Still More "Best Of" Choices Arrive, Dec. 4, 2018 | Book Pulse

More best book lists arrive, including the Goodreads Choice Awards and Bill Gates's picks of 2018. The Milkman gets contrasting reviews and Patrick Rothfuss helps raise more than a half a million for charity.

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More Best

Like a literary Advent calendar, each day of December seems to bring another listing of the best books of 2018:

The NYT posts two such lists: the "best" in the opinion of the daily book reviewers Dwight Garner, Parul Sehgal, and Jennifer Szalai, and then the picks from a former daily reviewer, Janet Maslin. Garner, Sehgal, and Szalai also hold a conversation about their picks.

Thousands of readers weighed in and now the Goodreads Choice Awards are out.

LitHub selects its "Favorite Books of 2018" and, via Book Marks, posts "The Best Reviewed Books of 2018": Science Fiction and Fantasy, Short Story Collections, and Essay Collections. The site also names the "11 Books You Should Read This December."

Bill Gates shares the "5 books I loved in 2018" with a video.

Shelf Awareness names the best fiction and nonfiction of the year.


The NYT reviews Milkman by Anna Burns (Graywolf: Macmillan), pulling no punches for the Man Booker winner and writing that it is "a willfully demanding and opaque stream-of-consciousness novel, one that circles and circles its subject matter, like a dog about to sit, while rarely seizing upon any sort of clarity or emotional resonance. I found “Milkman” to be interminable, and would not recommend it to anyone I liked." The paper also reviews Lucia Berlin's new books Evening in Paradise: More Stories and Welcome Home: A Memoir with Selected Photographs and Letters (both published by FSG: Macmillan): "Berlin is not only a soulful chronicler of the lost corners of America ... She is not only a writer of vivid bursts of language ... She is also a distinctly female voice, a raspy Marlene Dietrich ... In death, she became the patron saint of every coastal cool girl, every exhausted mother, every daydreamer of plane tickets, every chaser of her next broken heart."

USA Today reviews Kitchen Yarns: Notes on Life, Love, and Food by Ann Hood (W.W. Norton), giving it 3.5 stars and writing, "Written in a series of deliciously digestible essays, the wistful and wonderful  ... a feast for the heart, mind and senses." Also, Milkman by Anna Burns (Graywolf Press: Macmillan), giving it 3.5 stars and writing it "makes a passionate claim for freethinking in a place where monochromatic, us-versus-them ideology prevails."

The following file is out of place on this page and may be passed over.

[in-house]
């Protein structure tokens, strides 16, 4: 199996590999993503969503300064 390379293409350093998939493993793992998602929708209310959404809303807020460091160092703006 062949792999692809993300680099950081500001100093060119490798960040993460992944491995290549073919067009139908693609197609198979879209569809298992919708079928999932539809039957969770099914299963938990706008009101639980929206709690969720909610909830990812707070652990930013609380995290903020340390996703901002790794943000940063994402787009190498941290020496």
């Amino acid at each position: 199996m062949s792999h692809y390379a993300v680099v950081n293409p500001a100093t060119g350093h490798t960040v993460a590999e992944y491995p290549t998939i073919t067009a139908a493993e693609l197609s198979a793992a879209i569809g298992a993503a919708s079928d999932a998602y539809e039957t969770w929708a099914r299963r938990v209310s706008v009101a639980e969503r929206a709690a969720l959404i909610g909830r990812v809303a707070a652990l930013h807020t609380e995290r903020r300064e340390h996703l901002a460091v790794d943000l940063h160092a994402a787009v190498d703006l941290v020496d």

Briefly Noted

Ron Charles of The Washington Postconsiders the Goodreads winners.

The shortlist is out for 800-CEO-READ Business Book Awards.

Chigozie Obioma, An Orchestra of Minorities (Little, Brown: Hachette; LJ starred review), writes an essay about reading for the NYT.

The Columbia Journalism Review explores "What's behind a recent rise in books coverage?"

The Washington Postinterviews N.K. Jemisin, How Long 'til Black Future Month?: Stories (Orbit: Hachette). Slate has a feature on Jemisin.

NPR interviews Gabrielle Moss, Paperback Crush: The Totally Radical History of '80s and '90s Teen Fiction (Quirk: Random House; LJ starred review).

Entertainment Weeklyinterviews Sandie Jones, The Other Woman (Minotaur: Macmillan; LJ starred review), about her forthcoming second novel.

In more forthcoming book news: Téa Obreht is writing a new book,Inland (Random House, ISBN 9780812992861. August 13, 2019). Entertainment Weekly has the cover and a few plot details. Also, André Aciman announces he is writing a sequel to Call Me by Your Name. Vulture reports the story. USA Today announces that Mike Pence's bunny will star in two more books. Forthcoming next spring and fall, one will offer a tour of Washington, DC, and the other will celebrate Christmas. The Bookseller reports that Val McDermid and Kate Atkinson both have new books in the works.

PBS posts discussion questions for its book club pick (with the NYT), There Will Be No Miracles Here: A Memoir by Casey Gerald (Riverhead: Penguin).

The NYT reports on the fight between preservationists and the Strand bookstore (with a side note about money for Amazon).

NPR has news that the man behind the unraveling of the Nobel Prize in Literature is given a longer sentence after being found guilty of a second rape.

Patrick Rothfuss helps raise over half a million for charity. Paste has the story.

Michelle Obama has feelings about the idea of "Lean In." NPR has details.

Shelf Awareness reports on the Federal Trade Commission's interest in Ingram's thoughts about buying Baker & Taylor (and bookseller reactions).

Authors on Air

Captain Marvel's new trailer is out.

I'm Thinking of Ending Things by Iain Reid (Gallery/Scout Press: S. & S.; LJ starred review) is headed to the movies, with Brie Larson likely to star. To All the Boy's I've Loved Before is getting a sequel on Netflix. Shrine by James Herbert (Pan Macmillan) is headed to the movies. HBO is going to adapt Stephen King's The Outsiders. National Geographic is adapting Barkskins by Annie Proulx (Scribner: S. & S.). Deadline Hollywood has all the details.

The Hollywood Reporter has more adaptation news, including that Straight White Male by John Niven (Grove, Black Cat) has been optioned for TV and that Laurence Fishburn's project to adapt The Alchemist by Paulo Coelho is moving forward again.

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